06 DECEMBER 2015

Education - The Great Debate

Education - The Great Debate


One of the great dilemmas of education is whether to focus students on subjects that have direct relevance vocationally, or whether we believe in education for education's sake. Given the shortage of engineers and scientists, is it reasonable to allow people the freedom to pursue courses that are unspecific and in some people's opinion, not "useful"? However, could you really argue that a degree in Latin from Cambridge is a waste of time?


My own educational background is a reflection of the dilemma; I have a Higher National Diploma in Business Studies and a BA in Humanities. I would argue that any success that I have enjoyed was as much a result of the latter as the former. One of the best appointments that I ever made was a woman that I recruited as a Purchasing Director, who had a degree in Zoology from Oxford. It's hard to argue the inherent relevance of Zoology to purchasing, but she was simply outstanding and is now a CEO in her own right. I'm sure that her educational experience contributed to her work ethic and her ability to organise. Coupled with a highly developed moral centre and outstanding ethics, she was perfect for the role.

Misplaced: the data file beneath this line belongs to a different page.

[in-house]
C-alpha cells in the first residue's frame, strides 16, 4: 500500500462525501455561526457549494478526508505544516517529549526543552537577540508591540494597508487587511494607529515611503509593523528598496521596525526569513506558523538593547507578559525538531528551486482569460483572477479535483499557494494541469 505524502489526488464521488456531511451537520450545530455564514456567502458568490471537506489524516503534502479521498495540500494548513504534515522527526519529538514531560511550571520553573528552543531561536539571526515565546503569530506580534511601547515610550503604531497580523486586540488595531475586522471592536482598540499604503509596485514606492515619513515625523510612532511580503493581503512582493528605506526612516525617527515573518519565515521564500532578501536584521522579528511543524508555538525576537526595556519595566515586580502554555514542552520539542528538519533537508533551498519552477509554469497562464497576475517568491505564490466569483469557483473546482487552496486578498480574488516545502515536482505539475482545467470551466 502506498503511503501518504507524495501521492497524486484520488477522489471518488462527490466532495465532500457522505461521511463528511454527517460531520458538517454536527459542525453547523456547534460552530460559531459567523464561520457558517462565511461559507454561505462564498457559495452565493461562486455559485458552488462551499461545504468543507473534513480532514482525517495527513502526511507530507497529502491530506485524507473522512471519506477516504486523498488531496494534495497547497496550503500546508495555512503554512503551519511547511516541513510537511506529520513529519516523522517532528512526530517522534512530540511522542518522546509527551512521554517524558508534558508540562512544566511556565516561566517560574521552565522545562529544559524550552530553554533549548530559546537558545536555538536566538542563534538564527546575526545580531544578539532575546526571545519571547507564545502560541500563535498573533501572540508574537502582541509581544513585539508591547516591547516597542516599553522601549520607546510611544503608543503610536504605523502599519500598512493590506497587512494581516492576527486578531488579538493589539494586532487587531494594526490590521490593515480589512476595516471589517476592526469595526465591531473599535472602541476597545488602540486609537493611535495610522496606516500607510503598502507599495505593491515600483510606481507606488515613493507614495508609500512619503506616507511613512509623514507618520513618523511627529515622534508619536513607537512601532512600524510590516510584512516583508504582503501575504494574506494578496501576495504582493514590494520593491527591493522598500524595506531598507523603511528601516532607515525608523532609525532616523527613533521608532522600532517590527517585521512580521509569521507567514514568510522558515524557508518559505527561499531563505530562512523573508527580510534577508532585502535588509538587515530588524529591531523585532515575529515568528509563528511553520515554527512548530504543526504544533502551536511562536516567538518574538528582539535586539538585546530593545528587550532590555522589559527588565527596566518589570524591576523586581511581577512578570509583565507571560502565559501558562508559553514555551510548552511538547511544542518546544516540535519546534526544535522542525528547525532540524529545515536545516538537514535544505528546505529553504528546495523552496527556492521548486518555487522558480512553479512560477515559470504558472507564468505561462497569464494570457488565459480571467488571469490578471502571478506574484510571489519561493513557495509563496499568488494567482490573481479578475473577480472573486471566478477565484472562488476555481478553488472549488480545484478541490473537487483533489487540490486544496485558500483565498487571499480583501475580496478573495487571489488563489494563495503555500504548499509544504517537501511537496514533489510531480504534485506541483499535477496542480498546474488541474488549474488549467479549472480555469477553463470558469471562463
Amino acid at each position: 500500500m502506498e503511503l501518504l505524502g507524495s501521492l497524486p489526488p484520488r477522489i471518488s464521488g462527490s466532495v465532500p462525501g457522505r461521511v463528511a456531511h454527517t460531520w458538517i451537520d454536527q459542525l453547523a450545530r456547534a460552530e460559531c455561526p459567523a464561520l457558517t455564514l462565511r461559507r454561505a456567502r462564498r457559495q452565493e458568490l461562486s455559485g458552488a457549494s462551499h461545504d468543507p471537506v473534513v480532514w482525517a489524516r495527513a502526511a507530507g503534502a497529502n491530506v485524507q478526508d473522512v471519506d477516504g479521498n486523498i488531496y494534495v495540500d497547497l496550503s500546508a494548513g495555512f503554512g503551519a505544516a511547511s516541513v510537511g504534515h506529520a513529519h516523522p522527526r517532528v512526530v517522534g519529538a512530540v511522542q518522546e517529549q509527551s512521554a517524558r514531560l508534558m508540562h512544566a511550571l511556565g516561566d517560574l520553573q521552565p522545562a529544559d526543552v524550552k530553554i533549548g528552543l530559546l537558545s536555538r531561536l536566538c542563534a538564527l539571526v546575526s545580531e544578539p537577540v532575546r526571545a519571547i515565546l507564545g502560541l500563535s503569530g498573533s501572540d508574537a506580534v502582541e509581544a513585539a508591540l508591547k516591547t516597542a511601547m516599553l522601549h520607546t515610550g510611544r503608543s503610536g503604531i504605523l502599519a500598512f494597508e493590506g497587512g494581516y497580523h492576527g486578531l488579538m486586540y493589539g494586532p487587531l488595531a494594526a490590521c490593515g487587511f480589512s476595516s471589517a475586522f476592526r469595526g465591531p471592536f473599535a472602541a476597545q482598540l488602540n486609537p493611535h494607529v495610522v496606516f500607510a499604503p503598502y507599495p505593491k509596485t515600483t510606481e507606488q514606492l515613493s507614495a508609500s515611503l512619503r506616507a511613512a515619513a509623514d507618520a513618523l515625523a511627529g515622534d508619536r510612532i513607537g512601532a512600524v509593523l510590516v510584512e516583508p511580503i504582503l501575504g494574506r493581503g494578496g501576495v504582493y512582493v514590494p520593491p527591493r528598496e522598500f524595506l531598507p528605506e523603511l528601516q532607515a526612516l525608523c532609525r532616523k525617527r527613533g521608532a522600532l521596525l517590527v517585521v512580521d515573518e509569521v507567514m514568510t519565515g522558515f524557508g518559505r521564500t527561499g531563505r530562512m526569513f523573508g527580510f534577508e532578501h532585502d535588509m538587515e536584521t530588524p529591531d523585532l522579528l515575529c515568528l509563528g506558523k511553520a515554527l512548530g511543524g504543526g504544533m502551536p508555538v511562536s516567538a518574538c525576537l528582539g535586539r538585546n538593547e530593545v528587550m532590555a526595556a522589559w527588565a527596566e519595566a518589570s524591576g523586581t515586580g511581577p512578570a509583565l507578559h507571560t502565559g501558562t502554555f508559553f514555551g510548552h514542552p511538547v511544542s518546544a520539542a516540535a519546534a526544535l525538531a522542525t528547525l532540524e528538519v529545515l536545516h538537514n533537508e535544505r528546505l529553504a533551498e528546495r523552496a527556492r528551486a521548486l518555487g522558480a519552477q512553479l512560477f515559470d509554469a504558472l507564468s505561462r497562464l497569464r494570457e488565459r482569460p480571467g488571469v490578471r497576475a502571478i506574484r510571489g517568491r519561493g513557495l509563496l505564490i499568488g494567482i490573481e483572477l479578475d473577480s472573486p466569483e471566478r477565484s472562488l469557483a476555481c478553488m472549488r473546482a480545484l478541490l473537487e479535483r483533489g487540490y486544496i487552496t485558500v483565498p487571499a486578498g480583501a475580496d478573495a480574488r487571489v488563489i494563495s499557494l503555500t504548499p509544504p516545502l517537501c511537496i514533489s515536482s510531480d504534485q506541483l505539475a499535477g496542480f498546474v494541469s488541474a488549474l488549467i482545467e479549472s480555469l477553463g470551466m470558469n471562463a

Much of a business leader’s role is inevitably financially centred. However, in most cases, it's pretty basic arithmetic. There's nothing terribly taxing about P and L's and Balance Sheets. GCSE maths should be adequate for you to cope with those. It's the area of written and spoken English, that is most underestimated by the modern executive. Always remember that words are powerful. We use them to explain, encourage, argue, motivate, castigate and inspire. When I held my first board meeting, I was understandably nervous. My ability to harness the power of vocabulary got me through that first meeting and on to many more. That wasn't the result of vocational training; it was the result of studying English Language and English Literature, of loving to read and to debate, and of that making me the person that I became.

It's patently obvious that some careers demand a specific form of education and qualification; for example if you hope to become a lawyer. What should be kept in mind, however, when choosing subjects for study is that career paths often change direction. They are not always ramrod straight motorways, more winding and undulating B roads. General subjects can be adapted to different job roles. Education and experience will win jobs, but drive, work ethic and personality will make you successful.


Mr. David Ford has been Chief Executive Officer of GBM Support Services Group Limited since 2010. Read David's full career profile.